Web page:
donderdag 4 november 2010

jam and jelly and Swan turnes one!

Time flies...
One morning you wake up thinking it's time to blog about your jam-making again. And then you realise: Jam! That whas my first real entry on this blog. ONE YEAR AGO!!! Time flies..!

So I was in the Netherlands again, this september. Beautiful weather, and there was time to enjoy our house, family, friends, fall weather and cooking. And my favourite: Apple and pear picking in (commercial) orchards. Sun in your face, rubber boots stuck in the mud in the wet orchards, the smell of the fermenting fruit that fell off already, doing some shopping in their organic supermarket - I love it!

I came home with bags full of apples and pears. I made some juice, I baked applepie, and I made jelly!

Searching the internet I found lots of recipies that call for extracting the juice from the fruit by cooking chunks of fruit (no peeling or coring necessary) for half an hour with water until soft, and filtering this juice through a colander lined with cheesecloth or a teatowel, to make sure you get very clear juice for unclouded jelly.

Patient as I am...I decided to take the easy, quick way out and just extract the juices in my superjuicer that can handle the whole fruit (just half them to check for worms :-) )
First I juiced the pears, left the juice to stand for half an hour so the foam could separate from the juice.

With a large spoon I removed as much foam as I could, then mesured out my juice and sugar. (like last year I used the special jam-sugar with pectine that gives you half-sweet, fresh tasting jam and jelly)
For a little difference I infused my pear jelly with rosemary, by adding a sprig of rosemary to the boiling juice and sugar and allow to infuse for about 3-4 minutes. (on 1 litre of pearjuice I used one sprig, which is plenty).

Spooning of the foam from the hot liquid, by the time the roar in the pan was over I tested the jelly and spooned it into the sterilized jars. Voila, that was my first batch!
Ofcourse the first jar is opened already and nice as it is on toast, it works wonders with cheese, or even better: use it to glaze your apple pie. No, I mean it: USE IT FOR YOUR APPLE PIE!!!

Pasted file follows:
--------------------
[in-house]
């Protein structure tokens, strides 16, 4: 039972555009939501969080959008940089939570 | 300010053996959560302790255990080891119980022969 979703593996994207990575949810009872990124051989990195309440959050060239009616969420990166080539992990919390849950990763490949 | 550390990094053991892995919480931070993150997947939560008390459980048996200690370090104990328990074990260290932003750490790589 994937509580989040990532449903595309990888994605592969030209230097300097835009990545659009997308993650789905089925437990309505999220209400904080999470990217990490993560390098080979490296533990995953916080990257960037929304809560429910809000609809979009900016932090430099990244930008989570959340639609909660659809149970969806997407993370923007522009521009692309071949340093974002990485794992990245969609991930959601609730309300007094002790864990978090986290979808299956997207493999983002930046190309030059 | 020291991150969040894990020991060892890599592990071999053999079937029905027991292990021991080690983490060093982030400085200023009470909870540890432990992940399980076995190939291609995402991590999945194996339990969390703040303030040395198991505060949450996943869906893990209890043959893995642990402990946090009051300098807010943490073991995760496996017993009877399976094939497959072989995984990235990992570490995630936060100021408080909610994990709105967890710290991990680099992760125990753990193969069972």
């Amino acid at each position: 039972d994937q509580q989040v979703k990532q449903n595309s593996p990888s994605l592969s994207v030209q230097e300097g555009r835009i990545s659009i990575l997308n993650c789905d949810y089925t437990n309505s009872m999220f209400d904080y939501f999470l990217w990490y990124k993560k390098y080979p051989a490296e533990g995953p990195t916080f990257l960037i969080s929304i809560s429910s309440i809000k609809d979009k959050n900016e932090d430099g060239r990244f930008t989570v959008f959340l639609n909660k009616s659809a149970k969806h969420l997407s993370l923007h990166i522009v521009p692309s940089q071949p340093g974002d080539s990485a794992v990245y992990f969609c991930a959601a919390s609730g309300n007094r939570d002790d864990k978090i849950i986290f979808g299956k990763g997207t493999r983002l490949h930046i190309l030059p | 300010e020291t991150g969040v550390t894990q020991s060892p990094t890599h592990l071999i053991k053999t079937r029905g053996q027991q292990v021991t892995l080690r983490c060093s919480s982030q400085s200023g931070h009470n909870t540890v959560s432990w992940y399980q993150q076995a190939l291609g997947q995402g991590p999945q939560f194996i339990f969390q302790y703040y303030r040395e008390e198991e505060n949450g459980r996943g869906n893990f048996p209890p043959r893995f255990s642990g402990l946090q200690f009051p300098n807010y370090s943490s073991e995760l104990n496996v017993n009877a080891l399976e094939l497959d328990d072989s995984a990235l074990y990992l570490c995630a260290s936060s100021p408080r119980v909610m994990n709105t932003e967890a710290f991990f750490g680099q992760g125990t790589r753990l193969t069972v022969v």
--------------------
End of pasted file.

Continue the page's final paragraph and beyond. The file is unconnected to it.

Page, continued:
The apples underwent more or less the same treatment, this time giving the jelly a hint of calvados by adding one tablespoon of calvados only, to the amount of one litre juice and 500 grams of this special sugar. The jelly gets a nice little kick but is still ok to use with children or pregnant women - my yield was 4 jars of jelly , so hardly any alcohol per jar. Besides, the jelly is very hot when you add the calvados so some of the alcohol will evaporate.

By all means add an extra tablespoon if you like!
I am sure the jelly will mature beautifully but as it is now it has a wonderful fresh, happy, comfortable flavor. And who wouldn't want that from her jam!

Using the juicing method instead of the boiling-and-filtering method worked well for me. The pear jelly came out just a little clouded - but just a little - nice and golden and beautiful and just not 100% see-through.
The apple juice, from which it was indeed easier to remove the froth, made into a perfectly clear jelly.

Ofcourse I could not NOT make my fig-jam, so that has been done as well. With rose-tea again, this time I enhanced the rose flavor a little by adding some rose syrup.

The only downside is I could not take all my jars with me to while I do have some here, the rest is patiently waiting for transportation when we next visit...!

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